Mary Barrett is an aspiring Opera singer who is taken under the wings of a famous operatic maestro, Guilio Monterverdi. After spending endless working hours together and arguing, their ... See full summary »
Theseus, Duke of Athens, is going to marry Hyppolyta, Queen of the Amazons. Demetrius is engaged with Hermia, but Hermia loves Lysander. Helena loves Demetrius. Oberon and Titania, of the ... See full summary »
In this reworking of Cinderella, orphaned Connie Harding is sent to live with her rich aunt and uncle after graduating from boarding school. She's hardly received with open arms, especially... See full summary »
A duke usurps his brother's land and power, banishing him and his retinue into the forest of Arden. The banished duke's daughter, Rosalind, remains with her cousin Celia. She has fallen in ... See full summary »
Mary Rutledge arrives from the east, finds her fiance dead, and goes to work at the roulette wheel of Louis Charnalis' Bella Donna, a rowdy gambling house in San Francisco in the 1850s. She... See full summary »
Edward G. Robinson,
Romance and heartbreak walk hand-in-hand when Philip Chagal accidentally meets Helen Lawrence in a restaurant where she is a waitress. Unhappily married to a woman who suffers from mental ... See full summary »
Romantic quadrangle involving two brothers, one a burgeoning ballet composer; a willful heiress; and a waif. Is it a comedy? Director Paul Czinner is notorious for total uncertainty, and you can go for long stretches here not sure whether you're supposed to laugh or weep or what. The roguish brother encounters the heiress as she bends over to rub a plant: "I don't know when I've seen a nicer aspidistra." Is that meant to be funny? You tell me, but it couldn't be delivered or reacted to more stiffly. One's patience with the film will almost surely hinge on one's tolerance for the waif--it's the director's wife Bergner, she of the butchy blond bob and white culottes, the Peter Pan-like gamin quality and Zorbaesque life philosophy. Her Oscar nomination undoubtedly resulted from how she plays the humiliation when her composer husband rudely pushes her off the stage, too busy to hear about her baby's illness. Bergner is quite affecting there, and also thereafter. But overall, unless one has a taste for the curdled, elfin world-weariness she demonstrates for most of the running time, this picture will pretty much be "interest me never."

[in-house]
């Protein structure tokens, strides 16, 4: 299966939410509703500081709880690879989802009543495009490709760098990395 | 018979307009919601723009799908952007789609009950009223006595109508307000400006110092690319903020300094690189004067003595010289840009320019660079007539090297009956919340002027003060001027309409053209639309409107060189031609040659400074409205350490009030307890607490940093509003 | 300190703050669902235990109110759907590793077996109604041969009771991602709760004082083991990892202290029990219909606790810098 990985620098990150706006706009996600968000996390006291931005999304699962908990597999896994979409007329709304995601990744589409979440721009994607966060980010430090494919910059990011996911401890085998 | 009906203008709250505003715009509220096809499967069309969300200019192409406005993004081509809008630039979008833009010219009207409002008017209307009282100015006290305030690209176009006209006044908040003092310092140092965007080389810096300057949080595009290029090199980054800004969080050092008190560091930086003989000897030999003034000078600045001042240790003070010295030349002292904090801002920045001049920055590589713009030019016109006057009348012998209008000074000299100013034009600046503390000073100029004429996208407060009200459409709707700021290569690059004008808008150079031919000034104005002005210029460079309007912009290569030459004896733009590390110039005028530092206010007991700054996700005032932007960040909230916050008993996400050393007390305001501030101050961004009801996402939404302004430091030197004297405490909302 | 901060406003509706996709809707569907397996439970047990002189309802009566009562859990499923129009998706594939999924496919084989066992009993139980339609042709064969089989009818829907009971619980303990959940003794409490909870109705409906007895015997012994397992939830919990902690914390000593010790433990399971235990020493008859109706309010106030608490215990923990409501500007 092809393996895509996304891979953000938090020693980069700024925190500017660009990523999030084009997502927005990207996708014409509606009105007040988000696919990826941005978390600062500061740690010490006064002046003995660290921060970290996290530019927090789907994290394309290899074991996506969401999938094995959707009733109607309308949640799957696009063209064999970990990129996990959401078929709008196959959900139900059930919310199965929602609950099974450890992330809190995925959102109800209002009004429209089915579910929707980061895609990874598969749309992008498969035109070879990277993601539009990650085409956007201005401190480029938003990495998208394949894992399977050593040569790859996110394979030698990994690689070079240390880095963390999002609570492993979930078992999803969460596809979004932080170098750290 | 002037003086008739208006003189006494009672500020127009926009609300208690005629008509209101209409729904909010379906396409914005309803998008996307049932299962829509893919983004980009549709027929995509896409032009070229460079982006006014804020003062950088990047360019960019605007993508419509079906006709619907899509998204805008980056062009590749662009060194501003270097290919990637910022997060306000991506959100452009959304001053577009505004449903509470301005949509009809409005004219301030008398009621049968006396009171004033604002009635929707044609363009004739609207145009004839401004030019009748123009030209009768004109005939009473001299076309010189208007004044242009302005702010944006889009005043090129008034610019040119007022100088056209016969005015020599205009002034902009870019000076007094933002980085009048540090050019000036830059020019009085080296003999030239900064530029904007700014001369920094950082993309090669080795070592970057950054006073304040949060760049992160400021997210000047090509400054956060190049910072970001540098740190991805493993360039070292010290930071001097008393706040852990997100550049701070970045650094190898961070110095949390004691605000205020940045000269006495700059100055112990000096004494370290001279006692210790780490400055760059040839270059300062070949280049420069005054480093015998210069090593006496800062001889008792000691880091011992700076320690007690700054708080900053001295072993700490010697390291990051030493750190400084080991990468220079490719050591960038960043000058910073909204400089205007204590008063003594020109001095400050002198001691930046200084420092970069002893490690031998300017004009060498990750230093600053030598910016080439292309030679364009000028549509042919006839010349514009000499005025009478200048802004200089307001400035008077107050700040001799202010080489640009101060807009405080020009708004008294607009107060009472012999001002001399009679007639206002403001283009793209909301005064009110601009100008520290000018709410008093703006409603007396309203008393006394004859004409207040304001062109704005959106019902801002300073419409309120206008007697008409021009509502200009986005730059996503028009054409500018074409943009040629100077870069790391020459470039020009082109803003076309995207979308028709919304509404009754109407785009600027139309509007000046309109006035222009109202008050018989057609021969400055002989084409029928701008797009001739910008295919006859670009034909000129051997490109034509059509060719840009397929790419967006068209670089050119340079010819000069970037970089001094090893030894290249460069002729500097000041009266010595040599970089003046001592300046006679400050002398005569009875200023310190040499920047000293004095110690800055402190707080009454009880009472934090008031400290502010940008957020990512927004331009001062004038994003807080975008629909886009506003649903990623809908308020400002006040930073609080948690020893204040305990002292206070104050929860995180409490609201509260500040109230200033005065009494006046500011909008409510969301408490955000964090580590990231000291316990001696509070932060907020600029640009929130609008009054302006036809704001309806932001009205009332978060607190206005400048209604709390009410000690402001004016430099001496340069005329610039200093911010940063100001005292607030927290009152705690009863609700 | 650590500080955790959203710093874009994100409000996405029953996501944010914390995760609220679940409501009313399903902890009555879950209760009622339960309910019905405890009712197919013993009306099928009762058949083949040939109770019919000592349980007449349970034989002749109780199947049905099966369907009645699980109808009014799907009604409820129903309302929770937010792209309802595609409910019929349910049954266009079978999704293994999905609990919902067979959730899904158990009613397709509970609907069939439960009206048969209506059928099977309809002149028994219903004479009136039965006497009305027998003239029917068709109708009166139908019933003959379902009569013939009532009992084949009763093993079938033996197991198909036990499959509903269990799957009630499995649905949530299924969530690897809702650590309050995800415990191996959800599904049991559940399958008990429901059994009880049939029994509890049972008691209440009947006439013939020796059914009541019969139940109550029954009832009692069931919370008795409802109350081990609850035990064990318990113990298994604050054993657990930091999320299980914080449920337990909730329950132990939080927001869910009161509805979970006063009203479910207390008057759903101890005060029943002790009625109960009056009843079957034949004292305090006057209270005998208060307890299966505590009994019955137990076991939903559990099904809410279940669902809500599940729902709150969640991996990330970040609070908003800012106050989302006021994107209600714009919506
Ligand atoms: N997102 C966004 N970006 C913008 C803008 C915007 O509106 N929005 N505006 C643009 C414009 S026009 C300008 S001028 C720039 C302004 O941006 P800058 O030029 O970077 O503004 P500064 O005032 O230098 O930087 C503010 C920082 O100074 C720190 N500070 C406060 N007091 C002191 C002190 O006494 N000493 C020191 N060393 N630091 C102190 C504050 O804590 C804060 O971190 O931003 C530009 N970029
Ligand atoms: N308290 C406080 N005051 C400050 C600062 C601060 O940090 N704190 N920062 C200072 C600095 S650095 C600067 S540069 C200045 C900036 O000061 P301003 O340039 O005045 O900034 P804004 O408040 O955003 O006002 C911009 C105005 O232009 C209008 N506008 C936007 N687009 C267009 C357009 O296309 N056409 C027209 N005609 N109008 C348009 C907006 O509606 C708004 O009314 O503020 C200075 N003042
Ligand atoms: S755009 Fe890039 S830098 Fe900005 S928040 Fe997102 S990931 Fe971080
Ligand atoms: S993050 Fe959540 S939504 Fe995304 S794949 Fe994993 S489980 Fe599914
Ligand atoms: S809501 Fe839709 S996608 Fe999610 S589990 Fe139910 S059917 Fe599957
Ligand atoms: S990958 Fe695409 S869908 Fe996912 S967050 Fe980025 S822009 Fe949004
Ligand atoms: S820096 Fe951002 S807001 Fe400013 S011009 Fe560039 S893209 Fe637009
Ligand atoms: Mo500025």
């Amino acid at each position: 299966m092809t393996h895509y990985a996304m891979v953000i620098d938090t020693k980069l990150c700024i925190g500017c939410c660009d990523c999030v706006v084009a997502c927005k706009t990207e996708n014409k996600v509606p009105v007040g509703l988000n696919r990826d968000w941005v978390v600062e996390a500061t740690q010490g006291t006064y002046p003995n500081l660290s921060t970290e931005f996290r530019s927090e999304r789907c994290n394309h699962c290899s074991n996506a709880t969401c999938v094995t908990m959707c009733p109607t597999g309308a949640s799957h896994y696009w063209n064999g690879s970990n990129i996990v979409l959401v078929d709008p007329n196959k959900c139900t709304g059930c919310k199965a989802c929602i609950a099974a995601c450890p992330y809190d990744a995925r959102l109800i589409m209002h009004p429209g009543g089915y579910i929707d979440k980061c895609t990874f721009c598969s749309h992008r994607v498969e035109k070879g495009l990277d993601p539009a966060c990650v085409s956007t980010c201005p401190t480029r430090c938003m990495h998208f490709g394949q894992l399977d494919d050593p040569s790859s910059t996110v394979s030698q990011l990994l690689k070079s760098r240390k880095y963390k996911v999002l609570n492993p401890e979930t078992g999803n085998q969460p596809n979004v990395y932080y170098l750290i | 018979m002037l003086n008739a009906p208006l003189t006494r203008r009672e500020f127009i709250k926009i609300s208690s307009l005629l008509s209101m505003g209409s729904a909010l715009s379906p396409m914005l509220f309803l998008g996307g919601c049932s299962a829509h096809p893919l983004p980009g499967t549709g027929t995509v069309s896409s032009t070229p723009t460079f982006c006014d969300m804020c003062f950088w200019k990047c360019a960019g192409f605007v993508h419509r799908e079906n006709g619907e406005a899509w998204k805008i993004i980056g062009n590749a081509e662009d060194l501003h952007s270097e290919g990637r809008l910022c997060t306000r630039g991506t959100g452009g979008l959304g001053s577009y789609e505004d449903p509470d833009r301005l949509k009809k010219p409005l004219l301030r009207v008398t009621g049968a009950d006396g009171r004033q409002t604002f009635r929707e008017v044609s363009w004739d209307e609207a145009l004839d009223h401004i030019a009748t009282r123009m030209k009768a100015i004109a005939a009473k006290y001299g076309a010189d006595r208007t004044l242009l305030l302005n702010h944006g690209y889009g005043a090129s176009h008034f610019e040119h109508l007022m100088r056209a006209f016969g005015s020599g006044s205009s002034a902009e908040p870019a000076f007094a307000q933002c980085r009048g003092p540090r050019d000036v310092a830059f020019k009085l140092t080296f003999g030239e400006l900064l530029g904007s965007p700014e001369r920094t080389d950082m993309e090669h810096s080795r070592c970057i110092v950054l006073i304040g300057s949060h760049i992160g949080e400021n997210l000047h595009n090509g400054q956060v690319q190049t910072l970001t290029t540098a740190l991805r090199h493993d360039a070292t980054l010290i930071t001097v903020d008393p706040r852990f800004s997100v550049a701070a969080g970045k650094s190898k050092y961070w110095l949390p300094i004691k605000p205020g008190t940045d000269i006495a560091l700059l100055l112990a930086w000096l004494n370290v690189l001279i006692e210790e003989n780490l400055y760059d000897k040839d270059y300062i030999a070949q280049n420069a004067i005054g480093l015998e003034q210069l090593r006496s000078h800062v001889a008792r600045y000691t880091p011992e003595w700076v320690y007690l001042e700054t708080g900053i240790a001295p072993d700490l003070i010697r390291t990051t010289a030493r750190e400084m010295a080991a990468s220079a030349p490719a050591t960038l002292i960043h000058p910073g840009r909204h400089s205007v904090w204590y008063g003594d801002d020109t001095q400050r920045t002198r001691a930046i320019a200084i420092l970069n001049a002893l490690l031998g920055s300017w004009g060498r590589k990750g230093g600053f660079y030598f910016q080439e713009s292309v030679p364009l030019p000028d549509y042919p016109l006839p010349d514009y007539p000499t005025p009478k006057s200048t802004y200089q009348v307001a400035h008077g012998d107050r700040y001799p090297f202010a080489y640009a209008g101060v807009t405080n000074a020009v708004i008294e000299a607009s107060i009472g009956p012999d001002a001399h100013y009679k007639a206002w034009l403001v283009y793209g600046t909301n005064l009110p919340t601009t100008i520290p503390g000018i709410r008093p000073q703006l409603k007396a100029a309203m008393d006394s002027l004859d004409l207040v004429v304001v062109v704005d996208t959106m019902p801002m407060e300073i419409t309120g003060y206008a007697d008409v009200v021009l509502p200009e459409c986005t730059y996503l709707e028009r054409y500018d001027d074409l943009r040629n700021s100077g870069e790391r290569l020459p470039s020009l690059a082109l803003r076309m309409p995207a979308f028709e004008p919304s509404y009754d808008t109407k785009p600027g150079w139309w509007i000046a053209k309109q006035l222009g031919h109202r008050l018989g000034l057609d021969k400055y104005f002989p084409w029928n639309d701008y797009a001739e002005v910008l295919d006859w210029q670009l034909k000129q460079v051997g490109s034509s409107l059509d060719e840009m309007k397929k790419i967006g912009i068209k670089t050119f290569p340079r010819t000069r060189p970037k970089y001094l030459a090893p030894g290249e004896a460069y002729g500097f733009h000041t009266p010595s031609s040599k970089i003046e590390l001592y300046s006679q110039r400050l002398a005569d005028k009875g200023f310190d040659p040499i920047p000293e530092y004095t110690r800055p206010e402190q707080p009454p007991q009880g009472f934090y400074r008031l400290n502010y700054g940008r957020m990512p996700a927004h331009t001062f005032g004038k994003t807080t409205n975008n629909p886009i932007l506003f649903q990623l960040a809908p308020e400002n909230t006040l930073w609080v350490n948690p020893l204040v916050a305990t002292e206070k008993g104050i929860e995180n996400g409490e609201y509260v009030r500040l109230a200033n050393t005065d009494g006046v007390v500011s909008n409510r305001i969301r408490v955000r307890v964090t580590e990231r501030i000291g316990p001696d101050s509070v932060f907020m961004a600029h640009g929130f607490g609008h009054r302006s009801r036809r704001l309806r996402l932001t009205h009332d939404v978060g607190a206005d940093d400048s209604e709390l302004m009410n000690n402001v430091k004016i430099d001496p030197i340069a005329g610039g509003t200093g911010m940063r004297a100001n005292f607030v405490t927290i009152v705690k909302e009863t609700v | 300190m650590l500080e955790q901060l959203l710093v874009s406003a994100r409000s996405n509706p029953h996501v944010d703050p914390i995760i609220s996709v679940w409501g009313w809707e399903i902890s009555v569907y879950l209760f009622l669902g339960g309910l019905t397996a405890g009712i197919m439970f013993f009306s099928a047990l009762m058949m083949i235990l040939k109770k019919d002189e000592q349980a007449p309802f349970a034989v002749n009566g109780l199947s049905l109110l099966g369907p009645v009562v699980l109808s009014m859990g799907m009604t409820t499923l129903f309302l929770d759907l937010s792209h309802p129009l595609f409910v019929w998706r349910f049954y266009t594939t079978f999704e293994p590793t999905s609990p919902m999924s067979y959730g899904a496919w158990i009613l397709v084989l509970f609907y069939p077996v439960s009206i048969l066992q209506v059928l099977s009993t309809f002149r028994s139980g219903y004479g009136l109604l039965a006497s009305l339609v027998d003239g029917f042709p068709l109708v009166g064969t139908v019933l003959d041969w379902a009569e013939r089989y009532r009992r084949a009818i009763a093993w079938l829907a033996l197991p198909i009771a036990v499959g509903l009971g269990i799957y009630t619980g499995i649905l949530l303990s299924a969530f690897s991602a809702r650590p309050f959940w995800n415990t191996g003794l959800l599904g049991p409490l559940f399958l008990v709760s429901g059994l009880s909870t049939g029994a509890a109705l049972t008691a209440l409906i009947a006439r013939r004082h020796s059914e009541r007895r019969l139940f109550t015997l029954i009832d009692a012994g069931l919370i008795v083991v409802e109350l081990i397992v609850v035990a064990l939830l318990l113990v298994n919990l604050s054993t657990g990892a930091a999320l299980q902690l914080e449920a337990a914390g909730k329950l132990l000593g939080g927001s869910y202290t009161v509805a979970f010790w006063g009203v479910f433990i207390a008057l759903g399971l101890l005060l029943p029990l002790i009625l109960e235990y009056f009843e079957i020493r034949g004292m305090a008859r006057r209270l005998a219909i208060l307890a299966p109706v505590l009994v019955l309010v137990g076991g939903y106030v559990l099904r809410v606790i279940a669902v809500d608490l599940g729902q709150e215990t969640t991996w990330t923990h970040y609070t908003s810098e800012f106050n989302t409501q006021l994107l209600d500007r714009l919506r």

11 of 20 people found this review helpful.
Was this review helpful to you?